Hans Kribbe said the “ring of friends” hoped for 15 years ago by the then European Commission president Romano Prodi was in fact a circle of “czars, sultans and emperors” who trample over a timid EU to protect their own interests. Mr Kribbe’s comments come as Brussels faces a number of pressing foreign policy issues which make it look powerless on the global stage.
The recent poisoning in Russia of Kremlin critic Alexei Navalny with Novichok was met with outrage across the EU but Vladimir Putin continues to pursue his interests with little fear of rebuke from Brussels.
It took almost a year for the EU to agree to sanctions after a nerve agent attack in 2018 on former Russian spy Sergei Skripal in Salisbury although EU foreign ministers yesterday backed a Franco-German plan to impose sanctions on those Russians suspected trying to kill Mr Navalny.
EU diplomats said there was broad support among the 27 foreign ministers for asset freezes and travel bans on several Russian GRU military intelligence officials.
The EU also appeared slow off the mark when Turkish President Recep Tayyip Erdoğan decided to rips up the map of the eastern Mediterranean and send gas and oil exploration vessels into waters claimed by Greece.
Chinese President Xi Jinping continues to make his presence felt on the EU’s doorstep by extending his influence to the Balkans and ploughs ahead with his own economic and political objectives as the EU looks on.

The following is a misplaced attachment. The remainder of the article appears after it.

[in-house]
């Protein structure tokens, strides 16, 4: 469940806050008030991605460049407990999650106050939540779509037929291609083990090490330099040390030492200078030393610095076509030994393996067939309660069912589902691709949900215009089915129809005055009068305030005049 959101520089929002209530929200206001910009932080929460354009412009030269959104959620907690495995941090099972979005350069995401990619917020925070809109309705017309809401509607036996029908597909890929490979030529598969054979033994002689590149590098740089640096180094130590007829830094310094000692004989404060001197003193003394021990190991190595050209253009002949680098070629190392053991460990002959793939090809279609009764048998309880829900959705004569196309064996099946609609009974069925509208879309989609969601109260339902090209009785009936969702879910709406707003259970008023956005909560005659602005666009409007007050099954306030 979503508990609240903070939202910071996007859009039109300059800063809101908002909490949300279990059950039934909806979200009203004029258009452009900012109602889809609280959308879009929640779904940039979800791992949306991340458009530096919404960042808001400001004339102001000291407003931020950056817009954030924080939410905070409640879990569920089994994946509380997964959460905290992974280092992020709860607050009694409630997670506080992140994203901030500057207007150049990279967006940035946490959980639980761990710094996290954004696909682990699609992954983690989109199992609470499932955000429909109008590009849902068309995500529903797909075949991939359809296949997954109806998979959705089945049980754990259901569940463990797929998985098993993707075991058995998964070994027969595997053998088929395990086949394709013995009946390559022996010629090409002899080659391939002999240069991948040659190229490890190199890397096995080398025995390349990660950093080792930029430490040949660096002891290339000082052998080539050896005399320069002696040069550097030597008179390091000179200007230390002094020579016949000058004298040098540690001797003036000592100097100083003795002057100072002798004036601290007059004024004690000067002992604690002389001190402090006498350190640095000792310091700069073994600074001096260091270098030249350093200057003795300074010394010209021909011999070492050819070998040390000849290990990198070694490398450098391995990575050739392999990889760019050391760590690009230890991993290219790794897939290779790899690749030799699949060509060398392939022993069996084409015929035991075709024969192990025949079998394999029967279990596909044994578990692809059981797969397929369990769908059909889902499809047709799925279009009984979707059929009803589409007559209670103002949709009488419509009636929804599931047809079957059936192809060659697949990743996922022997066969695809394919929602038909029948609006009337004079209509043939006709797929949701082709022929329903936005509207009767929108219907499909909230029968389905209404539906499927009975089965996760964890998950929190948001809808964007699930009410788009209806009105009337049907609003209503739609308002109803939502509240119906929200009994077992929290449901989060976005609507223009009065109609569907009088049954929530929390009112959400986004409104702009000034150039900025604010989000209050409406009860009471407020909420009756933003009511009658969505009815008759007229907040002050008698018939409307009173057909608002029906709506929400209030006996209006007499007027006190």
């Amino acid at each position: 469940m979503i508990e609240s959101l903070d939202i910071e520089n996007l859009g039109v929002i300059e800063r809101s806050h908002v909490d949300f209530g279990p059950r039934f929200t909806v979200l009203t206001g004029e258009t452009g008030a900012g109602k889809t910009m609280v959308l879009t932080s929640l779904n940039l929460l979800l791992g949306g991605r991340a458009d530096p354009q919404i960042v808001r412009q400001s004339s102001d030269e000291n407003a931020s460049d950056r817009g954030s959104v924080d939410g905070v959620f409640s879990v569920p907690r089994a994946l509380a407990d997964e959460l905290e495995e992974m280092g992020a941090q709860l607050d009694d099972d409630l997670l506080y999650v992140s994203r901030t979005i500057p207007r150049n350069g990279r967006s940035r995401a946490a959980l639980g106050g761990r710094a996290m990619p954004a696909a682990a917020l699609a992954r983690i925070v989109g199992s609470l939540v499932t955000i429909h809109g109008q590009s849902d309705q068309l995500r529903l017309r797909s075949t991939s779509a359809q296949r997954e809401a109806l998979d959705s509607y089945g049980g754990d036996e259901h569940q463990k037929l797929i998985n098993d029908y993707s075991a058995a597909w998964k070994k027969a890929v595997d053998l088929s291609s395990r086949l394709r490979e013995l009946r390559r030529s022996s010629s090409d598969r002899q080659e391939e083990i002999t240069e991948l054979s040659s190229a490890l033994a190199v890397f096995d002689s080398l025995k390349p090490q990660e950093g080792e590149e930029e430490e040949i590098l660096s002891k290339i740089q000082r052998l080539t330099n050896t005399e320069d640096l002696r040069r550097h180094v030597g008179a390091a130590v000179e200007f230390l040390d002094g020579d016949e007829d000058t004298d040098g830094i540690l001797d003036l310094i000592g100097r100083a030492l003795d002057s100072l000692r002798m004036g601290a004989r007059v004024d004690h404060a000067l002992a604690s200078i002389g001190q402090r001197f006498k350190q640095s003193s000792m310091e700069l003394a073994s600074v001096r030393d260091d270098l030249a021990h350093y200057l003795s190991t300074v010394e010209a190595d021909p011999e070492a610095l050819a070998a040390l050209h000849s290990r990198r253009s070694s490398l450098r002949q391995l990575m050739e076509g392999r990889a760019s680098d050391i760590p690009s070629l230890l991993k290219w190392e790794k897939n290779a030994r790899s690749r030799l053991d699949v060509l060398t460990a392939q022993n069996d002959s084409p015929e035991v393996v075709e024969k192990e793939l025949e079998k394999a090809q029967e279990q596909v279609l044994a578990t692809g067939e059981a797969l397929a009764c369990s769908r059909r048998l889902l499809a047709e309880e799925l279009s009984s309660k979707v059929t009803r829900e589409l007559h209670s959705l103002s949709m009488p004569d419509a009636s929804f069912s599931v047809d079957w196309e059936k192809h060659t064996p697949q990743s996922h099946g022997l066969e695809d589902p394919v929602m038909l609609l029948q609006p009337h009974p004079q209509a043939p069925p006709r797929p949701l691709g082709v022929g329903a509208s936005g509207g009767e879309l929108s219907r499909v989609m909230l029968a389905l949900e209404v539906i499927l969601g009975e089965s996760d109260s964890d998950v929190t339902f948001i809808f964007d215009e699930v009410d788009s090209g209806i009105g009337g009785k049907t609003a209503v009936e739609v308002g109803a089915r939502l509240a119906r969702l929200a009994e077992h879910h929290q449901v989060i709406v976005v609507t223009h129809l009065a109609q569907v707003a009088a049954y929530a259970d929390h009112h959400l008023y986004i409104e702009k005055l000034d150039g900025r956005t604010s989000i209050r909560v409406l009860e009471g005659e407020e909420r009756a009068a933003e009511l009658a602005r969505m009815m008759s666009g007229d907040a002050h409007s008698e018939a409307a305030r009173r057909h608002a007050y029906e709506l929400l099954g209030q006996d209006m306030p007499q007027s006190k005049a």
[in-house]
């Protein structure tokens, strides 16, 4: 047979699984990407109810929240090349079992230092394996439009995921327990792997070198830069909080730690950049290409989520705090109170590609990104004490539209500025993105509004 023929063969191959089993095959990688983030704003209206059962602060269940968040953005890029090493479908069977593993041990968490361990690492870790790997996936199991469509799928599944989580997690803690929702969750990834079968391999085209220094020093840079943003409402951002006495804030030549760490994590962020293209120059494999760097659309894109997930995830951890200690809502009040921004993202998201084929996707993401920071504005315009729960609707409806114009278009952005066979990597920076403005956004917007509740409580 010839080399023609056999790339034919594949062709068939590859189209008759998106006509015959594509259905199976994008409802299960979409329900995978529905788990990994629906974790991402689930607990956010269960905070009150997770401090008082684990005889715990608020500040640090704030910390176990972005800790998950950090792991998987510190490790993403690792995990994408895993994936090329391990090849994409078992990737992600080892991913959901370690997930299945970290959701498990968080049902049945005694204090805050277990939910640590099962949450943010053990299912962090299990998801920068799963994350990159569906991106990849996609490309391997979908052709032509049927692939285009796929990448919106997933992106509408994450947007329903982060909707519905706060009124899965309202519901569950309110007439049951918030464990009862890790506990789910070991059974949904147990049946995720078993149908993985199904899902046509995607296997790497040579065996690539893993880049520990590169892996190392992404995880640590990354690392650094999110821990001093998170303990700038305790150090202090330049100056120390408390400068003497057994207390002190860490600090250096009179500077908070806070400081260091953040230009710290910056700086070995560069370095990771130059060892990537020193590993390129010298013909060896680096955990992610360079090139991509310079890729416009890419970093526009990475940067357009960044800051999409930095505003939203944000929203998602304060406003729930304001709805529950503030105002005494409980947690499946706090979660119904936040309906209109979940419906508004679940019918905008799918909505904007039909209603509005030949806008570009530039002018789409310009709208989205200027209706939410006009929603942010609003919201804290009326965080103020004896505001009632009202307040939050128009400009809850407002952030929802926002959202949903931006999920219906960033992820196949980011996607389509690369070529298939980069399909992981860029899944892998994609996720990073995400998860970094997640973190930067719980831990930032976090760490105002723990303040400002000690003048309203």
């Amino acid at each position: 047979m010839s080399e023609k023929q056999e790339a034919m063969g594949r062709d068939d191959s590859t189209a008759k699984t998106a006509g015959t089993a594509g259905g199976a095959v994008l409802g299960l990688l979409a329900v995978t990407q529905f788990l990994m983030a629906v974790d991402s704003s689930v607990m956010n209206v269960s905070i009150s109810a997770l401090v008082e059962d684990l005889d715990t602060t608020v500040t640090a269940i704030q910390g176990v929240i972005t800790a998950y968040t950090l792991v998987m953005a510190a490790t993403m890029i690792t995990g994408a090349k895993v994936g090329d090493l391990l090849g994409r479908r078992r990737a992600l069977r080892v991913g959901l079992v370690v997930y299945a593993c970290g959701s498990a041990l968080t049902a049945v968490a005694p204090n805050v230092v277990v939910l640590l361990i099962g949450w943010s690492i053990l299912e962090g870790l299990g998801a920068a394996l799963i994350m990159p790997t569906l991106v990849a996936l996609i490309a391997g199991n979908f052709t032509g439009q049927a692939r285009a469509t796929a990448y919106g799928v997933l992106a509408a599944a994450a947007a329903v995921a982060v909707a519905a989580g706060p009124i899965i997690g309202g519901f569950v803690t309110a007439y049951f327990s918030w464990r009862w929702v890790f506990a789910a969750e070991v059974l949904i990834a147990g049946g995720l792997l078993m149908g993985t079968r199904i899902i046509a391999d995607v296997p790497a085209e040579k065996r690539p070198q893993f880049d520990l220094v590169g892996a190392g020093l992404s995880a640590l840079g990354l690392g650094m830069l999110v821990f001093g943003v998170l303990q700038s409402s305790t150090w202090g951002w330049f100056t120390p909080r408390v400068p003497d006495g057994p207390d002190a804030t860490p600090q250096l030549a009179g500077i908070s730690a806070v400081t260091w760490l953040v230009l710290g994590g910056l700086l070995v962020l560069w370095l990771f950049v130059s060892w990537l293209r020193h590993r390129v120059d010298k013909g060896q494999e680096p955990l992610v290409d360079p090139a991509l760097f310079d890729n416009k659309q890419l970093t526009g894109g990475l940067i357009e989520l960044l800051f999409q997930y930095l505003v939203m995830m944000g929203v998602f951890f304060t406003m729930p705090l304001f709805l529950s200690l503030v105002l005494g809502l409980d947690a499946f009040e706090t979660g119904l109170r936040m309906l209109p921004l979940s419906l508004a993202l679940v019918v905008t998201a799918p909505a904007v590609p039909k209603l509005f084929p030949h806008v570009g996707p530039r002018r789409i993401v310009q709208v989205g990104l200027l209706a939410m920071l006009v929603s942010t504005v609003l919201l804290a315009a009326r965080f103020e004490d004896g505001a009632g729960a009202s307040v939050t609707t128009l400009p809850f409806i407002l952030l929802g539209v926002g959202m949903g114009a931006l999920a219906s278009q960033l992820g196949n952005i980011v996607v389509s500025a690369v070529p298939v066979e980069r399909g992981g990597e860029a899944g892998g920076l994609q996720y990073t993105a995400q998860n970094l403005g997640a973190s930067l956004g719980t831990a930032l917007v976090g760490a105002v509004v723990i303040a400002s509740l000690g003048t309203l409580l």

Xi put EU leaders in their place last month when he told them his country did not need “an instructor” on human rights.
Even Europe’s transatlantic relationship looks shaky with Donald Trump dismissing the EU as “almost as bad as China, just smaller” before launching trade wars, imposing sanctions and threatening to pull out of NATO.
And Brussels also stands accused of failing to have the backbone to deal with strongmen leaders within the bloc itself with member states such as Poland, Hungary and Bulgaria appearing unconcerned about the threat of sanctions for breaching EU rules on democracy and judicial independence.
Unlike Hungary and Poland, Bulgaria has avoided formal action by promising changes and setting up bodies to combat graft and overhaul the judiciary but it has dragged its feet and was censured by the European Parliament last week.
Earlier, the European Commission criticised Bulgaria’s shortcomings on courts’ independence and the lack of senior officials jailed on corruption charges in its first report on rule of law in the EU.
Mr Kribbe acknowledged there was some recognition among EU leaders that the bloc needs to become a global player with Ursula von der Leyen describing her European Commission as “geopolitical”.
Meanwhile European Council president Charles Michel has previously declared: “Europe needs to be a player, not a playing field.”
Writing on the politico.eu website, Mr Kribbe said: “The EU doesn’t just need new tools. It needs a new mindset, strategic reflexes and the ethos of a “player.”
“It must grasp what it means to be a player — existentially and morally — and begin to reason like one.”
He continued: “Sadly, there is only limited evidence that this change is taking place. Brussels finds it hard to let go of its old self-image, in which it is not a player but a referee: responsible for upholding the international rules much like the United Nations.
“Some politicians appear to believe Europe pursues global power simply to become a more potent referee, dishing out more yellow and red cards to felons.
“This is what the EU claims to be doing in Belarus, or when Brazil’s strongman Jair Bolsonaro fails to put out the fires in the Amazon.
“If this is the EU’s best answer to its strongman predicament, it carries the whiff of self-delusion.”